The Bastard of Brittany (The Wolves of Brittany #3)


Gwened is excited to finally wed her warrior Hugo, but when her brother Rudalt comes back from a hunting trip, he informs Gwened that Vikings have killed Hugo. Gwened’s grief consumes her. But, her grief is quickly replaced by shock as she learns her parents have betrothed her to Hugo’s younger, malformed brother Mateudoi. Gwened tries to live a reasonably good life with Mateudoi despite him not wanting children. When the Vikings come back and take Gwened’s brother’s castle, Gwened travels there, determined to find out what happened to her brother. Instead, Gwened finds the Norseman, Bjorn,  who takes Gwened captive. As Gwened learns more about Bjorn, however, she discovers a much more honorable man than she expected. Both fight the attraction that is slowly developing between them. Nothing can change their circumstances or the fact that she is married... or can it?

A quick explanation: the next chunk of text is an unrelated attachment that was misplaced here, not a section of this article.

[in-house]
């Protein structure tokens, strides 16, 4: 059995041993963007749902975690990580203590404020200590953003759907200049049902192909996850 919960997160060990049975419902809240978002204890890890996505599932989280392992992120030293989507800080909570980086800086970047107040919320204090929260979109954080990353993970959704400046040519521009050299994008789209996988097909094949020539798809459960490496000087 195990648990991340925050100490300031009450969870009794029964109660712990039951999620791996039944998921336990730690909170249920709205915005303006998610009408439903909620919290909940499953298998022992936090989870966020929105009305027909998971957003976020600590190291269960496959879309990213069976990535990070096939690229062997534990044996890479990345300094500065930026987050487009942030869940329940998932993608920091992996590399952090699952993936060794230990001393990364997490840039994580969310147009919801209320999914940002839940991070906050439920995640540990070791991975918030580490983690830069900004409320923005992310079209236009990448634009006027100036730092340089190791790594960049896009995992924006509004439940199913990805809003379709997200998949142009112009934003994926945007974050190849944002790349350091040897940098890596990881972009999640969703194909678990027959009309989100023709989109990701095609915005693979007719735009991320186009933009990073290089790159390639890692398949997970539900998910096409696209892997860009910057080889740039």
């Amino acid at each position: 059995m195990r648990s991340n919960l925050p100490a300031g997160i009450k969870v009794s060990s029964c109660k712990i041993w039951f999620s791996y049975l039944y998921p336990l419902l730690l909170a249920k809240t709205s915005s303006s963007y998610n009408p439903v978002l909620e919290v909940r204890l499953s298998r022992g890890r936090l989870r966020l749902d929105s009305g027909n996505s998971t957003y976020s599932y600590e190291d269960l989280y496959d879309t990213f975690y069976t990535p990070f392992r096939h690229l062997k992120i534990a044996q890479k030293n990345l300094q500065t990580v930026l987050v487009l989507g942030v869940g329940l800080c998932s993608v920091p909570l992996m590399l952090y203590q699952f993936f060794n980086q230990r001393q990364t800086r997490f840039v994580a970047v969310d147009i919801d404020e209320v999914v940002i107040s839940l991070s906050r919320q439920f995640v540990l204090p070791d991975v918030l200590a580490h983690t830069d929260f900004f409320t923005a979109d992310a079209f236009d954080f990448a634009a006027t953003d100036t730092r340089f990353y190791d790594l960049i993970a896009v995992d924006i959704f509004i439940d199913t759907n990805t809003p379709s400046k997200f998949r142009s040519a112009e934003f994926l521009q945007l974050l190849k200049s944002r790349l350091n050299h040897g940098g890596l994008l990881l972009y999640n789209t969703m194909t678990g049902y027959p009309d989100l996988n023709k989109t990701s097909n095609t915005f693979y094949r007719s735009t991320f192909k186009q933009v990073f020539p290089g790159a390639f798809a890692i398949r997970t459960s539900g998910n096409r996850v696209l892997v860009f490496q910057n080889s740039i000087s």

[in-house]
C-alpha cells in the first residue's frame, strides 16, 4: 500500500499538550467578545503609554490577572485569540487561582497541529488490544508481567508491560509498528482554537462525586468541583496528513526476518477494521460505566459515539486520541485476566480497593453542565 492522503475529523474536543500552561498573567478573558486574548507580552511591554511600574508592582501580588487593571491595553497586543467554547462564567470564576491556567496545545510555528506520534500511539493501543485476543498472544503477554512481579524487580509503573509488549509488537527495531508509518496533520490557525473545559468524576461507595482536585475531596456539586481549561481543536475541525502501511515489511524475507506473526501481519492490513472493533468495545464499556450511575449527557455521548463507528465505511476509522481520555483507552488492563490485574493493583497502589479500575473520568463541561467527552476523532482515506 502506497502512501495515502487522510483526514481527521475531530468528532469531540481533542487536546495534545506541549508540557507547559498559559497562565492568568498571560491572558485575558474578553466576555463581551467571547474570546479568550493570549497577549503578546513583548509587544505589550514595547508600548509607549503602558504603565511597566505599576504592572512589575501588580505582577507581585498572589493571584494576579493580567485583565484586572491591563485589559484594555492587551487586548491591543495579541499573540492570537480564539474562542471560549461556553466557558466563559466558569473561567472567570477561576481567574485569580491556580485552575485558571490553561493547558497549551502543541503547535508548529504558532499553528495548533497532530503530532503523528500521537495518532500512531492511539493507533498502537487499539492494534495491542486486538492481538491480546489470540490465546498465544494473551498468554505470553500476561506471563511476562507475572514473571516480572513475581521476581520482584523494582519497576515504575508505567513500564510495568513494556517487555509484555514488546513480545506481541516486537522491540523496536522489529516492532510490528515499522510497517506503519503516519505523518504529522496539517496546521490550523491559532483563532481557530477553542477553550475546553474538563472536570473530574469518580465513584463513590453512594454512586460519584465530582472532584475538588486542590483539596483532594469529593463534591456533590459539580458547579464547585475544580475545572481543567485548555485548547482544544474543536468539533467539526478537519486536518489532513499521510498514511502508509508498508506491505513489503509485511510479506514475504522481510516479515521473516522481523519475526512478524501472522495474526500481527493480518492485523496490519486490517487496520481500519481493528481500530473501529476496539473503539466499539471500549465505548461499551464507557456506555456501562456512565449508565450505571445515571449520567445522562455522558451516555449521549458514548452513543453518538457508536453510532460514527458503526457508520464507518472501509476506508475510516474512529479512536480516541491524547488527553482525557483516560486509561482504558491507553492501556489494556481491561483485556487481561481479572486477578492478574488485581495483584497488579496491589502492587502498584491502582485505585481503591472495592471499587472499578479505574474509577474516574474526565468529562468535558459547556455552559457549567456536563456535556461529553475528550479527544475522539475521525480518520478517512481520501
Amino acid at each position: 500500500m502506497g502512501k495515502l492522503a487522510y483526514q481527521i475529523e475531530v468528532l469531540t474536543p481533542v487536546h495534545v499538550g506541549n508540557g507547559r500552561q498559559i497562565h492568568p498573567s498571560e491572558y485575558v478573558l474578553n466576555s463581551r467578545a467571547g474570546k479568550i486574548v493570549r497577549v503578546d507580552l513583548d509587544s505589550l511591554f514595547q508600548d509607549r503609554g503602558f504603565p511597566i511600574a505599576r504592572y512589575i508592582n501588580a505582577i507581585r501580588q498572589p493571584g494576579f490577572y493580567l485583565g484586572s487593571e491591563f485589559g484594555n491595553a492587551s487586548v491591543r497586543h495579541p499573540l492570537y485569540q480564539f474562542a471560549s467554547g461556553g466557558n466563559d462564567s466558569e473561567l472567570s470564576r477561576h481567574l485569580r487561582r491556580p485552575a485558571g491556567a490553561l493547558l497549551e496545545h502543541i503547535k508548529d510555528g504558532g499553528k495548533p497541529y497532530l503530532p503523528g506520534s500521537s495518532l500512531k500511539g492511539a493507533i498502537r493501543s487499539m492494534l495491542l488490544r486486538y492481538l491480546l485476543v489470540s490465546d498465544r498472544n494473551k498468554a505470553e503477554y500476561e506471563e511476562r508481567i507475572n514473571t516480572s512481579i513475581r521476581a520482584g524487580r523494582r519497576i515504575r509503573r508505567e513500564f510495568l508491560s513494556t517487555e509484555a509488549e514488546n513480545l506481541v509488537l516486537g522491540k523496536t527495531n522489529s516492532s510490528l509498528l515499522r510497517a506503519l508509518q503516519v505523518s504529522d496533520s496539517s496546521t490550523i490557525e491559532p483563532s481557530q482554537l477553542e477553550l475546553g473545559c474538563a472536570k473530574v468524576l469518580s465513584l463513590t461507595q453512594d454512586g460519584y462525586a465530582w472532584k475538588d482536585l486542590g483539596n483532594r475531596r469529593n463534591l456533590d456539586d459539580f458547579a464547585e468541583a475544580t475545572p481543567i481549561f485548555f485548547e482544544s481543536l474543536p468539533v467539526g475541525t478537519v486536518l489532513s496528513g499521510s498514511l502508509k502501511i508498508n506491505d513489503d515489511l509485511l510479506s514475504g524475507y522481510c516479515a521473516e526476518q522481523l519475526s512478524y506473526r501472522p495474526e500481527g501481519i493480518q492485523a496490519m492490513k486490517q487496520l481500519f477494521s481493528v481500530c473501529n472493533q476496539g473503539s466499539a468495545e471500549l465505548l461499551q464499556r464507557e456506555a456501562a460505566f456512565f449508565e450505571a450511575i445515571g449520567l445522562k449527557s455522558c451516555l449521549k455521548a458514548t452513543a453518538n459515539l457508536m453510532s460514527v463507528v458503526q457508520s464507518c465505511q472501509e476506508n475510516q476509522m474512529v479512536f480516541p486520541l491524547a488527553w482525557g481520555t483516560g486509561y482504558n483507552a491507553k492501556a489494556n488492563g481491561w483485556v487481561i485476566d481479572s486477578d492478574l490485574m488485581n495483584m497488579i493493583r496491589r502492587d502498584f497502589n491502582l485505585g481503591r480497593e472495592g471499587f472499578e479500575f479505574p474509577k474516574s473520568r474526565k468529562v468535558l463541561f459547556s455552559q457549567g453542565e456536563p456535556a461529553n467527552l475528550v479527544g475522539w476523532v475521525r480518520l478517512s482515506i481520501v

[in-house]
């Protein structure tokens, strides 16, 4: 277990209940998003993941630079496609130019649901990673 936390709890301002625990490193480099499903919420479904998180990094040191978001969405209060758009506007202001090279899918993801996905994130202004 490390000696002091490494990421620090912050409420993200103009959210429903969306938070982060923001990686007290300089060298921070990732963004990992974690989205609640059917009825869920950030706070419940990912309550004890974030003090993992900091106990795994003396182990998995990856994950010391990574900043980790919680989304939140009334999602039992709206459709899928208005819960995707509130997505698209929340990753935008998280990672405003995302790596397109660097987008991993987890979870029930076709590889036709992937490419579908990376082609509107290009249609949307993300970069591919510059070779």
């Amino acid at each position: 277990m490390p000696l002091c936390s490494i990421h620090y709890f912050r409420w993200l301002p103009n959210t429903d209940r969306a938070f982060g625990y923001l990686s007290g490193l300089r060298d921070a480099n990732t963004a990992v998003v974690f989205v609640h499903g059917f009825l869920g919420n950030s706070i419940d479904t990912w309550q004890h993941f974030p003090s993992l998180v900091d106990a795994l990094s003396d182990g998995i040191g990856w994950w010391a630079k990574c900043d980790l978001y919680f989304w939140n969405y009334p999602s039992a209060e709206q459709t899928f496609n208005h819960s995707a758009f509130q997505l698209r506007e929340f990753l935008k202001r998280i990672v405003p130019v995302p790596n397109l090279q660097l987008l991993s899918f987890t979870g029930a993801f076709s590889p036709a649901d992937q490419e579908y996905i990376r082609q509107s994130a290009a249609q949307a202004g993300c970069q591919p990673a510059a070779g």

This wonderfully intricate story depicts early European history nicely. Readers will be able to visualize the time perfectly — how people lived and the difficulties they faced, especially when a group of people want to conquer. Gwened is a resilient, strong heroine and manages to get along with her husband even though he can’t stand her. Readers will like her even though she makes life-altering mistakes. Bjorn manages to be a decent noble hero even though he is holding Gwened captive. There are several loose ends in the storyline and with characters, though, that never are resolved or explained. The book also ends anticlimactically and abruptly with little real explanation or depth in understanding, which is very frustrating for the reader.  Still, even with the bumps, this story has enough intriguing points to keep the reader engaged throughout.

Roslynn Ernst